Editor’s Note: My Name Is … The Lost Children of Kloster Indersdorf closes on Friday, January 12.
By Benjamin Shapiro
Perhaps the most horrific facet of Nazi cruelty was the regime’s crimes against children. The Final Solution included no mercy clauses for the young; toddlers and babies were sent to the gas chambers with their mothers. Those children who were selected to live were often ripped from their parents and siblings, forced to endure the horrors of concentration camps alone. Those children who managed to survive the war began the confusing and heartbreaking search for family members.
In 1945, the United Nations Relief and Rehabilitation Administration (UNRRA) established Kloster Indersdorf, an abandoned convent, as an international children’s center to shelter and assist unaccompanied children as they searched for family members and new homes.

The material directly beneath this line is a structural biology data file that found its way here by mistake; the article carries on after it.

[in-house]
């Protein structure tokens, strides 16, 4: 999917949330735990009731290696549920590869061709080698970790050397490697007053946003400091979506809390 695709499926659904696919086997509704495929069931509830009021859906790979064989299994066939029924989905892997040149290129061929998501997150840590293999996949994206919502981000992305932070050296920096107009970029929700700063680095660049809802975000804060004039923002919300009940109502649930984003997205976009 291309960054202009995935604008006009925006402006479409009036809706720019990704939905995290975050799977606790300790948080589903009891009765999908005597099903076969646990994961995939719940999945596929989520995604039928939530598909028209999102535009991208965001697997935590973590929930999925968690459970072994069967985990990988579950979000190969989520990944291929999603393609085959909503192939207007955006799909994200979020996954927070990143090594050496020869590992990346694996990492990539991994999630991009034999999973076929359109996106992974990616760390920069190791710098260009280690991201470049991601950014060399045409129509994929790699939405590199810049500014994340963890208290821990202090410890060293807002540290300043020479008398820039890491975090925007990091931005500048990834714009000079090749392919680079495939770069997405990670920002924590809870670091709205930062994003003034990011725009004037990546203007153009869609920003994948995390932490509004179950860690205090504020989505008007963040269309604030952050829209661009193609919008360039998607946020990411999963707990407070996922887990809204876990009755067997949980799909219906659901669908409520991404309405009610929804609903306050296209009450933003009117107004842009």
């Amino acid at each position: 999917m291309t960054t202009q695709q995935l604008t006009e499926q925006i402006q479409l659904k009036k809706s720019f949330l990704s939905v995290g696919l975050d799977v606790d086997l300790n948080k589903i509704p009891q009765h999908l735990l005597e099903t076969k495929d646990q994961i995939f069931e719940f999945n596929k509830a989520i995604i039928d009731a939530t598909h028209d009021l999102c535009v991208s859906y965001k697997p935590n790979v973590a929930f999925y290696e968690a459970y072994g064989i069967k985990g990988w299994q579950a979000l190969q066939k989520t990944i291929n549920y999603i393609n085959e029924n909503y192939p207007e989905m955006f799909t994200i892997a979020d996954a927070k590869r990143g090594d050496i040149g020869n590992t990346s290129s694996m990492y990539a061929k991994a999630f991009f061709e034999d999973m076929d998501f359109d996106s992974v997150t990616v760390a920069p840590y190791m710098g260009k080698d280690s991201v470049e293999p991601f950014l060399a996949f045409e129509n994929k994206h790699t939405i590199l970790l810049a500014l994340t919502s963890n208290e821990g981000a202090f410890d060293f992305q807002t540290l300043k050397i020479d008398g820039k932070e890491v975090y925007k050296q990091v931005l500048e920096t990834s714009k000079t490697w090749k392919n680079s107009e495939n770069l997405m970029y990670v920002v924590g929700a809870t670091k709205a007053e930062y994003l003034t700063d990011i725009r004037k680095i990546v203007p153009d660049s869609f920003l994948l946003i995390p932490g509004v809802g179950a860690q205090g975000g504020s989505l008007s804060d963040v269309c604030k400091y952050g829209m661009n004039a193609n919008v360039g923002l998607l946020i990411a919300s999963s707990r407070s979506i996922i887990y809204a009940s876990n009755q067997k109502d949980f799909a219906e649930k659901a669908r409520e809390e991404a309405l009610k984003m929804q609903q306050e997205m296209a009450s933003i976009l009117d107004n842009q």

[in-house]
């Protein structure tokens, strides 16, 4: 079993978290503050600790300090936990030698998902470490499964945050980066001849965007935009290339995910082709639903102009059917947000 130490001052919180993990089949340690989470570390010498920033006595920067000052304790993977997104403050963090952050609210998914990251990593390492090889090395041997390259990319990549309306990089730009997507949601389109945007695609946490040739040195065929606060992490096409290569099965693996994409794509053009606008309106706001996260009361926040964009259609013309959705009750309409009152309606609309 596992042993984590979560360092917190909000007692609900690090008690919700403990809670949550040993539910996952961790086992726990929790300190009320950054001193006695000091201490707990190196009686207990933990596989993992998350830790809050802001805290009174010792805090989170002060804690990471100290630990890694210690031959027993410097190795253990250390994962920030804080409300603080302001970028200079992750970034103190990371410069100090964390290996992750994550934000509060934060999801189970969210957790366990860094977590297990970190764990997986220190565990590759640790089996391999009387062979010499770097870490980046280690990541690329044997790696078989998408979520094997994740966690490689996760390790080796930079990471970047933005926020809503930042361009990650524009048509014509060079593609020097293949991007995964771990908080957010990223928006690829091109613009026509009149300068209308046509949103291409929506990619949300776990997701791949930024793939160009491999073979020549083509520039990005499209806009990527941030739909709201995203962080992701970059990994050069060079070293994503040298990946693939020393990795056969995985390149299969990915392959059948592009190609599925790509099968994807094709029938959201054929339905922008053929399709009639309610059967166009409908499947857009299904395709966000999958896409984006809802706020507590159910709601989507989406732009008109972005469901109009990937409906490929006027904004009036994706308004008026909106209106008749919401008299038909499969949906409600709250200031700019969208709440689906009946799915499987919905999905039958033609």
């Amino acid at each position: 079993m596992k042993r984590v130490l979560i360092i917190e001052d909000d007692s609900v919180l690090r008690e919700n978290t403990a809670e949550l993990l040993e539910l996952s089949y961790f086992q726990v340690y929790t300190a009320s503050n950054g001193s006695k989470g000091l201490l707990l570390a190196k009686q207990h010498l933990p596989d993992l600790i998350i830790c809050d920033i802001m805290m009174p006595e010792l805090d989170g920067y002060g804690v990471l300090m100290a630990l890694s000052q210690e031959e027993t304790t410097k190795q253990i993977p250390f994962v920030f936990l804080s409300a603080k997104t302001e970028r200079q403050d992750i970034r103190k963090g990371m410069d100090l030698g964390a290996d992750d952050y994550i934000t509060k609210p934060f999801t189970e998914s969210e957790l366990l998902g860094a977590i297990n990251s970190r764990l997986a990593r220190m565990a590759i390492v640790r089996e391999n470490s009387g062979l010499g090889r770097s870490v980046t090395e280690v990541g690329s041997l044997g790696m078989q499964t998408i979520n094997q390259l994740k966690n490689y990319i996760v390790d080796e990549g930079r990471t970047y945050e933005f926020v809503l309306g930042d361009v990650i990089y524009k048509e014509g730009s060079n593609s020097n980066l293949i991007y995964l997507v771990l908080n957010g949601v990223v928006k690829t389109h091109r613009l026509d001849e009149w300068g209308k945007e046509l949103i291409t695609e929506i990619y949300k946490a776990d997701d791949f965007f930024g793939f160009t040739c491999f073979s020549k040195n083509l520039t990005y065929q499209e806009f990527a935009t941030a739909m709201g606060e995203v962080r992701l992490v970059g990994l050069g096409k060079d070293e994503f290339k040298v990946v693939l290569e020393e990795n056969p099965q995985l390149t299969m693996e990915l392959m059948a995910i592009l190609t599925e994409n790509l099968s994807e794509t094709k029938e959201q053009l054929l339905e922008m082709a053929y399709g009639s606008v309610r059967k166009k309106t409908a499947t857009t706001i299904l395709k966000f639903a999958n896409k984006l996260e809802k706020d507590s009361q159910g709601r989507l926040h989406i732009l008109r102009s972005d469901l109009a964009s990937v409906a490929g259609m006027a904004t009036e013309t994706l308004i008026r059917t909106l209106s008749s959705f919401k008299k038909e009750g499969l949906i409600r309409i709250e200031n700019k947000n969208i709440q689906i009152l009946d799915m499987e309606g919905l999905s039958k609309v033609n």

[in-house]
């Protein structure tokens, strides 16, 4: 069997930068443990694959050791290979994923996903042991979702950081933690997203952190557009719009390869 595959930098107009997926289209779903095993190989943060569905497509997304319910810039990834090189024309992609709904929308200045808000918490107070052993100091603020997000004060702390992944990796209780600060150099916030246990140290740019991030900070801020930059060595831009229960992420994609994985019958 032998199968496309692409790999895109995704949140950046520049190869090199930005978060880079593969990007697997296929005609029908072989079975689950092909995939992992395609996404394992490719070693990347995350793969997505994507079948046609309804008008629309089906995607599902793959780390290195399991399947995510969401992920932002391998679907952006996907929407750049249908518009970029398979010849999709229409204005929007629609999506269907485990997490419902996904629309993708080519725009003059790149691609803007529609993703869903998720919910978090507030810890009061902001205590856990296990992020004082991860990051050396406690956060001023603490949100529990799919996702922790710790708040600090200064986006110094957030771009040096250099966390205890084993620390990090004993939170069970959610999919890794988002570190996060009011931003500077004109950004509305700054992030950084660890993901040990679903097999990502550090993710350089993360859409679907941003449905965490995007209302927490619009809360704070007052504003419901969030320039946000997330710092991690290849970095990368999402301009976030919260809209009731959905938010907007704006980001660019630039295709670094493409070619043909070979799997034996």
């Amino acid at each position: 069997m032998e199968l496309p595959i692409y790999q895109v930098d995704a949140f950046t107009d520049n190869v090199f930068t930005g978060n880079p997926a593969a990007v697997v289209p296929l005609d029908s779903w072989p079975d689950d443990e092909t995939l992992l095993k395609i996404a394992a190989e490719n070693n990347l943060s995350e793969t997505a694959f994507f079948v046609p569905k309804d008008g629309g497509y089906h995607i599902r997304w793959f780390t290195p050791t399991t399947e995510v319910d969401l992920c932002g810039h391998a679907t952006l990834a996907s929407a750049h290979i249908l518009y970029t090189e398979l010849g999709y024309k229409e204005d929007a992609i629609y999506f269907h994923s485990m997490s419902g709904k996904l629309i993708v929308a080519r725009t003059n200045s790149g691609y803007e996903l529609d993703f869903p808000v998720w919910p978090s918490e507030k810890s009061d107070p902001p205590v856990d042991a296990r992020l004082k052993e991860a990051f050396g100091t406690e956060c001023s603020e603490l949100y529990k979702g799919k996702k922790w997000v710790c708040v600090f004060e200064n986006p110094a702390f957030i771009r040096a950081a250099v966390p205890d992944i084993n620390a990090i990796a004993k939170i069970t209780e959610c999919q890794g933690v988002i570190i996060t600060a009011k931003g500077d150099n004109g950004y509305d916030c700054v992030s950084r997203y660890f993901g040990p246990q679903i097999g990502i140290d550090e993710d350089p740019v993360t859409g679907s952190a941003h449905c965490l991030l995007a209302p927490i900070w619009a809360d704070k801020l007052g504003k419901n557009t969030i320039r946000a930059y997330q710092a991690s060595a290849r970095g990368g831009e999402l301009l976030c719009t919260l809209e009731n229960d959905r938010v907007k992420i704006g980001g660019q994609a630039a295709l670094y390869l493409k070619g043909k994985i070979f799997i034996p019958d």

In October of 1945, each child residing at Kloster Indersdorf was photographed holding a plaque with his or her name on it, for use by the UNRRA’s Central Tracing Bureau in the hopes of matching the children with family members throughout the world. A collection of these photos is on display in the Museum’s exhibition My Name Is … The Lost Children of Kloster Indersdorf.
There is some solace to be had in the viewing these photos. Each one is a triumph against the Nazi’s Final Solution. The existence of these children guaranteed a future for the Jewish people, and that the story of the Holocaust would be passed onto younger generations.
In the slideshow below, you will see some of these “Lost Children” in 2017, standing by the banners bearing their 1945 photos.
Benjamin Shapiro was a PR intern at the Museum.